Thought of the day

Dave Angel d at davea.name
Mon Jan 14 18:12:54 CET 2013


On 01/14/2013 09:44 AM, Dan Sommers wrote:
> On Mon, 14 Jan 2013 00:31:59 -0500, Dave Angel wrote:
>
>> On 01/13/2013 11:16 PM, Steven D'Aprano wrote:
>>> A programmer had a problem, and thought Now he has "I know, I'll solve
>>> two it with threads!" problems.
>> ++10
> It took me a moment to figure it out, but in the end I smiled and I 
> agree:  +1.
>
>> I've been thinking about threads lately, and have come to the tentative
>> conclusion that they're a solution which has outlived its usefulness for
>> 99% of the use cases.  Much like the Windows 3.1 model of memory usage,
>> where all memory was shared, and apps promised not to step too hard on
>> each other.  Or the "640k is more memory than any application will ever
>> need" notion.
> With this, however, I don't agree.  If Python's GIL didn't interfere with 
> the concurrency of threads,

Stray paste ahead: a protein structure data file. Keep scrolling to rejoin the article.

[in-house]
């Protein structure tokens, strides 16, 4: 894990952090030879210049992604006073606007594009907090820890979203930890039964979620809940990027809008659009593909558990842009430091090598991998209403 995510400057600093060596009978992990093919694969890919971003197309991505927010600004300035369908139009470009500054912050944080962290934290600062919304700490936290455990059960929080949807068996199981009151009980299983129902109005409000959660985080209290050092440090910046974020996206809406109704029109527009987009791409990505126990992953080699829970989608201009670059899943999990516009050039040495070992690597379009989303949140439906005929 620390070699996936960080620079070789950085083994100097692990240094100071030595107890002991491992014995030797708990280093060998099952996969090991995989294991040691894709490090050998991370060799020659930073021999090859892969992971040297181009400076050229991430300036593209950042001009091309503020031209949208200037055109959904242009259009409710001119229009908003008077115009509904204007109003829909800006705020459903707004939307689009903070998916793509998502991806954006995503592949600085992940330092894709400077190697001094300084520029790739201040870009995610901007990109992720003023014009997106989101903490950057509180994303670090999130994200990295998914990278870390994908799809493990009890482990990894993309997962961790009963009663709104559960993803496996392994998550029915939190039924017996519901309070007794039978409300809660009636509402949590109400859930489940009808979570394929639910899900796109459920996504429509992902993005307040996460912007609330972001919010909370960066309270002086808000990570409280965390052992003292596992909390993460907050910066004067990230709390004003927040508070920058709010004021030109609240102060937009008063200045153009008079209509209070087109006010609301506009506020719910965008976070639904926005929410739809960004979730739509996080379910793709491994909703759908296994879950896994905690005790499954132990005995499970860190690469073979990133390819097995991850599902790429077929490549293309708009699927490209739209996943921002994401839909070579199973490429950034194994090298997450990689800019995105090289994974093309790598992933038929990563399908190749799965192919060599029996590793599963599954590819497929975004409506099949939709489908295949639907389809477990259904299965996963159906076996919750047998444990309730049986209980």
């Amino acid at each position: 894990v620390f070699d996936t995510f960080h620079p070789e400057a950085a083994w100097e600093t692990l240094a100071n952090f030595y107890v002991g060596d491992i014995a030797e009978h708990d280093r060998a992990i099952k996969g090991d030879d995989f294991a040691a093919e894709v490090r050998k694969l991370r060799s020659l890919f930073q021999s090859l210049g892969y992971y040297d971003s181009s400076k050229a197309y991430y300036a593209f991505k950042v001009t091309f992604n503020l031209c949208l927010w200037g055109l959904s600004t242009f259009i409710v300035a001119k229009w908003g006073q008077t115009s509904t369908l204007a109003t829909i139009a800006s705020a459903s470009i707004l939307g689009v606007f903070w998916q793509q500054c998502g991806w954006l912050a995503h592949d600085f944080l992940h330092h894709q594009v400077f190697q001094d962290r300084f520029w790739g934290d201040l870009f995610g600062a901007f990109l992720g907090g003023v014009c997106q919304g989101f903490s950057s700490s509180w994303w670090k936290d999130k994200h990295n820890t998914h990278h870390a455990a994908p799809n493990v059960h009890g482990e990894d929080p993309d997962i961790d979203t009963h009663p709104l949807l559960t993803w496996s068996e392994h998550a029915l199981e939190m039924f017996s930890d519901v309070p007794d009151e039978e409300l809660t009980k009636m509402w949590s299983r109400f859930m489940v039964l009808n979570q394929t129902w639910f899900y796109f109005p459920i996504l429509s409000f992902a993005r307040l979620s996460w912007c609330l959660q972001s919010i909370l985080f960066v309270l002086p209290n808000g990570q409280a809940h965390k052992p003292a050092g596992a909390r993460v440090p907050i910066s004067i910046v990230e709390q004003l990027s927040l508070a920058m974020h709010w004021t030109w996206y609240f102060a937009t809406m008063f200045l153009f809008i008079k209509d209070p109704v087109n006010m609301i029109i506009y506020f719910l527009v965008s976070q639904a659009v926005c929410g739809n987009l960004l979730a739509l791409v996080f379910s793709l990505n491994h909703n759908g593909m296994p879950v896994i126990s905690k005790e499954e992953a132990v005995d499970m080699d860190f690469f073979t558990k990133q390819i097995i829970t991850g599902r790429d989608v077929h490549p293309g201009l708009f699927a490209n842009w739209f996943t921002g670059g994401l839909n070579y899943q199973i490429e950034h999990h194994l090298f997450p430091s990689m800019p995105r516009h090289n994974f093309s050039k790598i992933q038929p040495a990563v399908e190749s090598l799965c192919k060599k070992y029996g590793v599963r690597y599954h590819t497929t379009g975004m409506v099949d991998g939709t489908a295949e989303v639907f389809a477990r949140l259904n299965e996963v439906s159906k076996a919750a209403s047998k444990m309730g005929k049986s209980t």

Better minds than mine have tried very hard to eliminate the GIL, so for
now I consider that a feature of Python.  If the GIL weren't needed for
the lowest levels of the interpreter, something else would be needed for
all the possible data structures that need atomic updates.  Hello
semaphores, mutexes, etc.  If threading were considered important in a
language, it'd have a way to declare an object sharable (default off),
and the low level code would go at full speed for any object not so
declared.  But the language would then provide guarantees for the
standard objects that are marked as sharable.  That's not current Python.

>  I can't think of a good reason to use 
> multiple processes instead, except to use a tool that runs outside the 
> Python virtual machine, or to provide more fault tolerance for long-
> running server-like applications.  We're all adults here, and if the 
> policy is to invoke the methods of objects as documented, then that 
> policy extends to stepping on (or not stepping on) the memory of other 
> threads, too.
>
> The APIs for threads and processes is pretty much the same, so I suppose 
> it doesn't matter much, either.  Use the right tool for the job.
>
> Dan

For other languages, I've done extensive work on projects with heavy
multithreading, and getting it right is extremely difficult.  Another
way of putting it is that any non-trivial project with multithreading is
probably buggy. 



-- 

DaveA




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